The chair of the US Commission of Fine Arts, Justin Shubow, along with three of his colleagues on the board—portraitist Chas Fagan, landscape architect Perry Guillot, and architect Steven Spandle—have been removed by the Biden administration, leaving four of the seven seats open, with the White House announcing it intends to make more diverse appointments. The CFA is an advisory board that provides artistic counsel to Congress, the President, and government departments on matters of aesthetics ranging from memorials, coins, medals, new or renovated government buildings, and more.
The four commissioners who were dismissed are believed to have helped shape a hugely controversial executive order issued by Trump in his final year in office called “Make Federal Buildings Great Again”, which mandated that all federal buildings be built in the Neoclassical style. The order was widely reviled by the architectural community, and the American Institute of Architects issued a statement opposing a mandate for a uniform style, saying: “Architecture should be designed for the specific communities that it serves, reflecting our rich nation’s diverse places, thought, culture and climates.” Biden revoked the order soon after taking office.
Shubow says he received a letter on Monday from the director of the White House Office of Presidential Personnel, which was shared with NPR. "Should we not receive your resignation, your position with the Commission will be terminated effective 6:00 pm tonight," the letter read.
In a statement, Shubow says he “was shocked and dismayed to learn that three of my fellow commissioners, along with myself, have been asked to resign or be terminated by the President. In the Commission's 110-year history, no commissioner has ever been removed by a President, let alone the commission's chairman. Any such removal would set a terrible precedent."
Shubow was appointed as commission chair in 2018, while Fagan, Guillot, and Spandel’s terms began only months ago, in January 2021, just before Biden took office. Posts to the commission are intended to last four years, and removals are unusual if not unheard of. “Given that all of the threatened commissioners support classical architecture, the White House’s action clearly represents an attack on that type of design, even though it is approved by most Americans,” Shubow told The Washington Post, adding that thus far only Fagan has accepted the request for resignation.
Earlier this year, the Biden administration also removed two Trump appointees from the National Capital Planning Commission (NCPC), which oversee development in Washington DC and surrounding counties, following a letter from John Falcicchio, Washington, DC’s deputy mayor for planning and economic development. Falcicchio noted the lack of diversity in Trump’s appointees—in addition to it being the first all-white commission in a decade, Trump staffed the commission so that it included only men for the first time since 1963—and referred to the Neoclassical executive order as “ill-conceived”, adding that it “seeks to make our Nation’s Capital a mausoleum of neoclassical architecture”.
“For the sake of Washington, DC’s residents and visitors, the NCPC and CFA need members committed to meeting the myriad challenges and opportunities of today,” reads Falcicchio’s letter, which was obtained by The Washington Post. “The buildings and landscapes of Washington, DC must address the urgent needs for sustainability, resilience, and housing. They must also embrace our diversity and advance equity as a remedy to the legacy of discrimination that shapes our surroundings to this day.”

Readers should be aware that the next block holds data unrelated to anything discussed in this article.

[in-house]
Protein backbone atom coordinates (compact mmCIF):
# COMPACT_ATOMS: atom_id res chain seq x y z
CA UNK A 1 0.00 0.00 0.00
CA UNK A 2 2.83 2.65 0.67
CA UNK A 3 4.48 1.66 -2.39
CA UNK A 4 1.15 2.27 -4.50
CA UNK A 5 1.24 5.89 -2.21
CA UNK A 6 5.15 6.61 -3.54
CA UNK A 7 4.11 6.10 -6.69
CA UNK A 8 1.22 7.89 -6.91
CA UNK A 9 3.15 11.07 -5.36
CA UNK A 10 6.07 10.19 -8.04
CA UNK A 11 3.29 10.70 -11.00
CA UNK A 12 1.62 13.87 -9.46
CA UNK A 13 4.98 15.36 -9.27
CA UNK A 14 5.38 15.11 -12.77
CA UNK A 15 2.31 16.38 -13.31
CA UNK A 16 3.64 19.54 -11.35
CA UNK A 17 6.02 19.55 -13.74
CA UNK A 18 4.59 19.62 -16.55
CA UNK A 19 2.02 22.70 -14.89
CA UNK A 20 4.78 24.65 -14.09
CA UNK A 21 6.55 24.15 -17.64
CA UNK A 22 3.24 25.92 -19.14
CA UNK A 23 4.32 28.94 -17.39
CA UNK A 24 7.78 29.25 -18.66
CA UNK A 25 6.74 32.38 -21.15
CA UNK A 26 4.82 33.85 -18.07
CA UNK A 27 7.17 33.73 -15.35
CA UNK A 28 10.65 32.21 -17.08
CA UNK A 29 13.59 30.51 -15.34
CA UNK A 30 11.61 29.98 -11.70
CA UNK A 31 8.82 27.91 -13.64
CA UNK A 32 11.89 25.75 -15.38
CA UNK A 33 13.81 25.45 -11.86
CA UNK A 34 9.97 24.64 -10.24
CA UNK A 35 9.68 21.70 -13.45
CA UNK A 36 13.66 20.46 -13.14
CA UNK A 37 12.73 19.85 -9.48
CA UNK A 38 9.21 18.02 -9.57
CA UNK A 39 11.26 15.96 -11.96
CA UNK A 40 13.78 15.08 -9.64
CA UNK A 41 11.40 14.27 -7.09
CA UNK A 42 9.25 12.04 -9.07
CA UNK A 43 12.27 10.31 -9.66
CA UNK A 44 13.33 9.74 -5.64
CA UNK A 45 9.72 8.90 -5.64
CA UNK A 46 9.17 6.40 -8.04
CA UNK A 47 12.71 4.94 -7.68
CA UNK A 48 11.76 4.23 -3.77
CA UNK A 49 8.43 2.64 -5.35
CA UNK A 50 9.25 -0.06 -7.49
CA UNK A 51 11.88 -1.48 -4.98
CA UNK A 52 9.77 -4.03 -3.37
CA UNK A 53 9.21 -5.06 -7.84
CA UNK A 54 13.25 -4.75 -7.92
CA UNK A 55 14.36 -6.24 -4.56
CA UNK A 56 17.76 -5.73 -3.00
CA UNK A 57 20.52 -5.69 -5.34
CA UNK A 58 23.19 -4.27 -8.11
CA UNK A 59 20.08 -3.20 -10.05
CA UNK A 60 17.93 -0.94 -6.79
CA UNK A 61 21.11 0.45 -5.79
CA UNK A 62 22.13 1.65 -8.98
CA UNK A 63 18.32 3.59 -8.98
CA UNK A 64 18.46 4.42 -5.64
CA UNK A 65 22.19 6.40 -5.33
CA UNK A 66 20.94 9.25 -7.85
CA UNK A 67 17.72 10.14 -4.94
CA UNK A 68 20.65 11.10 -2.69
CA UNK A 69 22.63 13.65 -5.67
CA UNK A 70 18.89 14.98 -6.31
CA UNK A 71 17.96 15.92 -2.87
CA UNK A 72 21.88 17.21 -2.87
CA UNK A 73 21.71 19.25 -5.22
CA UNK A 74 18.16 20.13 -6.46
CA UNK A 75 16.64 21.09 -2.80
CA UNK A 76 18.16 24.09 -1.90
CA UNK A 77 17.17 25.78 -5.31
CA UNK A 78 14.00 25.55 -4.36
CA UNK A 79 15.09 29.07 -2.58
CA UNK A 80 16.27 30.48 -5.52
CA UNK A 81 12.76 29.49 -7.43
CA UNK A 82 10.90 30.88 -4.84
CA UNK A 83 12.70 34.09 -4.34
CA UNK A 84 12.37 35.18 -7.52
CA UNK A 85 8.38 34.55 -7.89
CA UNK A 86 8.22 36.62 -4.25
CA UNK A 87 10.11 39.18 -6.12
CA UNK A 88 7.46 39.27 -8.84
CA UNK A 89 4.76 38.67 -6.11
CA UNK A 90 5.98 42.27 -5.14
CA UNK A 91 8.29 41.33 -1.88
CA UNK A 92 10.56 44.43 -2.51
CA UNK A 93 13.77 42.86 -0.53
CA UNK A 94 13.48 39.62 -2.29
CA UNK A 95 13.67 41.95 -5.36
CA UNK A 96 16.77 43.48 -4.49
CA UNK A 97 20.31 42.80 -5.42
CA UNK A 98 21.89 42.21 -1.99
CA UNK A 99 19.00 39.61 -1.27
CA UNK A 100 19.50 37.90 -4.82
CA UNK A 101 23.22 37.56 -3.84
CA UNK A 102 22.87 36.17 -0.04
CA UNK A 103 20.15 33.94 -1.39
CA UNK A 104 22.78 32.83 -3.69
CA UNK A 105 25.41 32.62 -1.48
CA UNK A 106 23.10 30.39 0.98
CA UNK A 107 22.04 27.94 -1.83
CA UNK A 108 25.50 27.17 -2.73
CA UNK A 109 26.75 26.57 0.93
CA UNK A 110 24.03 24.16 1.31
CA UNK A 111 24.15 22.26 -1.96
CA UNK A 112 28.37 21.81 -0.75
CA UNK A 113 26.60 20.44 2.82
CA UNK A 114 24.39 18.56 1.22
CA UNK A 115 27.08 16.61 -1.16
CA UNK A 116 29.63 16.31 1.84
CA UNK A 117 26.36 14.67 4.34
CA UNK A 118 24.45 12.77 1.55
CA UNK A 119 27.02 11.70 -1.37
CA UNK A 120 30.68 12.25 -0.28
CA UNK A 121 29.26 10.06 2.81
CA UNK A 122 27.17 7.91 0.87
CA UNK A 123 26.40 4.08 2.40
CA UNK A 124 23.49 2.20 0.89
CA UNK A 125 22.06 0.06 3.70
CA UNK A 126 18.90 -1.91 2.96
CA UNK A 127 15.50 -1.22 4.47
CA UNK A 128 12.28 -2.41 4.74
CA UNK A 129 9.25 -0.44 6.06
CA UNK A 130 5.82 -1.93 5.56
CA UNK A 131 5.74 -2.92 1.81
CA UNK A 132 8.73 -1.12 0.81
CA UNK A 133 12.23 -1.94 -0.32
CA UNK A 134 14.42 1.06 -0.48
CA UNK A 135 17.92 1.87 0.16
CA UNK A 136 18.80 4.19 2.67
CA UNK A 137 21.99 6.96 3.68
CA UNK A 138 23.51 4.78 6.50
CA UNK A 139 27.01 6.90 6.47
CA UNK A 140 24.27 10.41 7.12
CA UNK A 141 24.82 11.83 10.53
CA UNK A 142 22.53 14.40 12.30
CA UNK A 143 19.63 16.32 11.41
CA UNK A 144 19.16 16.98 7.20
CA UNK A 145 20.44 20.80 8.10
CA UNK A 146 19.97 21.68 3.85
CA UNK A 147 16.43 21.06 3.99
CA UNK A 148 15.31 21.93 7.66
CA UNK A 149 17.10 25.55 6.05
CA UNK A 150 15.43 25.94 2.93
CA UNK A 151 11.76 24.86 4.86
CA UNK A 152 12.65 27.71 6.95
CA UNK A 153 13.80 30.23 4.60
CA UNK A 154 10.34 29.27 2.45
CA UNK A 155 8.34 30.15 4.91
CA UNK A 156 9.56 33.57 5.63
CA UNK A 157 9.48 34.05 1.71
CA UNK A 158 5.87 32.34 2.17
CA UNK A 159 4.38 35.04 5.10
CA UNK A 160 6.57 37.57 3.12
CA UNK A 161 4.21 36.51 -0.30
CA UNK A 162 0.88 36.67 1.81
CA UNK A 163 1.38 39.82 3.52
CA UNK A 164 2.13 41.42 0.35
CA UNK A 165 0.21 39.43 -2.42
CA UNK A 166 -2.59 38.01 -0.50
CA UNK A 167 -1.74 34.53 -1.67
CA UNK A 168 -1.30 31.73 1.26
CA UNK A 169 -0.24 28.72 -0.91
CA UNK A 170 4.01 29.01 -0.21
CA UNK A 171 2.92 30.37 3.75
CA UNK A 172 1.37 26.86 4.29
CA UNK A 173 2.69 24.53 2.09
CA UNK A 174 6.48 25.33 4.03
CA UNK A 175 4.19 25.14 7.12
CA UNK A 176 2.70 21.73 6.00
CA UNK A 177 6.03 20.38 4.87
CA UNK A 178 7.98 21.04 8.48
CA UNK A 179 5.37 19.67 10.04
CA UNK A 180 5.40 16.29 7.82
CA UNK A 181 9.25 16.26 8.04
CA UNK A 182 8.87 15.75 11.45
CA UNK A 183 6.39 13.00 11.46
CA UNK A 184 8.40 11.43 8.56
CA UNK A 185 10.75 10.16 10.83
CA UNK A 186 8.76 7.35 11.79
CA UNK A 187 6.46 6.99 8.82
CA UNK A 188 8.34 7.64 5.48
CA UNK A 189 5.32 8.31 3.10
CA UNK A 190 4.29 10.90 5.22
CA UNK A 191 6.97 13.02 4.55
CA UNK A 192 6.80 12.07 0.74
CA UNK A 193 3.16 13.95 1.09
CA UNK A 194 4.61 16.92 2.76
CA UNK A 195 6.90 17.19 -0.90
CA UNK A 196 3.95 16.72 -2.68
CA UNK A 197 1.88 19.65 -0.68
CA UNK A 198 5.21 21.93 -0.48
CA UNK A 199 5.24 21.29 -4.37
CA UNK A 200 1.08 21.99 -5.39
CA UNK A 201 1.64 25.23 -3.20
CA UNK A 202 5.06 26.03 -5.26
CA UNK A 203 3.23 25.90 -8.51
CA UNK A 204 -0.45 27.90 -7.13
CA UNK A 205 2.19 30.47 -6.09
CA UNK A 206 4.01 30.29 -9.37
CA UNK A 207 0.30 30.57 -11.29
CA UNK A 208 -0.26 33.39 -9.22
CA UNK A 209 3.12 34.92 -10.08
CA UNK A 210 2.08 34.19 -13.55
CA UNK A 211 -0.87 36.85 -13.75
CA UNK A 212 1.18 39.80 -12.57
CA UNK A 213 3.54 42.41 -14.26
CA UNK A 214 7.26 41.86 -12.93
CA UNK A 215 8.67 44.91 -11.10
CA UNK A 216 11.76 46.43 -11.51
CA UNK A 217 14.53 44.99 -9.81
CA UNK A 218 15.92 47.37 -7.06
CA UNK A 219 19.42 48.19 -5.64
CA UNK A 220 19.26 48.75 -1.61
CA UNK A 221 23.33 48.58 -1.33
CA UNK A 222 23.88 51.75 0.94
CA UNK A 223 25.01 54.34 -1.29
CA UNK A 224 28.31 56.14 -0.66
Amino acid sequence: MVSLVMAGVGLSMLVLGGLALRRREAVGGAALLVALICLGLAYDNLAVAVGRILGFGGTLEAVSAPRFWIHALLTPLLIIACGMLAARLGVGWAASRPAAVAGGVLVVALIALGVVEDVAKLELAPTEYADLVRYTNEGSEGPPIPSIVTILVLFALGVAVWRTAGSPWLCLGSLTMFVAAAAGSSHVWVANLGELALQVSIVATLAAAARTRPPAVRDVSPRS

To fill the vacancies in the fine arts commission, which do not require Senate confirmation, Biden plans to appoint four new members, according to a statement from the White House. They are: Peter Cook, a principal at HGA Architects; Hazel Ruth Edwards, a professor and the chair of Howard University's architecture department; Justin Garrett Moore, the inaugural programme officer of the Humanities in Place initiative at the Andrew Mellon Foundation; and Billie Tsien, a partner at Todd Williams Billie Tsien Architects. Cook’s recent projects notably include the Smithsonian Institution's National Museum of African American History and Culture, and Tsien’s firm is designing the Barack Obama Presidential Center in Chicago.
While the additions bring some needed demographic diversity to the board, it skews more towards building expertise than previous administrations. “None of the four proposed commissioners is a landscape architect, which is notable considering how much of the capital’s unique and significant landscape legacy falls within its purview,” says Charles A. Birnbaum, president and CEO of The Cultural Landscape Foundation. “Under the Obama Administration, the Commission of Fine Arts had three landscape architects as commissioners: Elizabeth Meyer, Liza Gilbert and Mia Lehrer.”
"Traditionally appointments to the CFA have been made on the basis of expertise and experience, not ideological belief in any single style or approach to architecture, and in this sense these four new appointees represent a welcome return to this custom, ending a brief period when members appear to have been chosen on the basis of their stylistic loyalties more than anything else," says the Pulitzer Prize-winning architecture critic Paul Goldberg. "The new appointees are all superb talents whose judgment will benefit the CFA. The outgoing chairman’s views on classicism are akin to a fundamentalist’s views on religion, and I’m pleased that the current administration would like to see a more enlightened attitude prevail. That said, I’m sorry that the CFA will lose the talents of Perry Guillot, who was more broadminded than the other Trump appointees."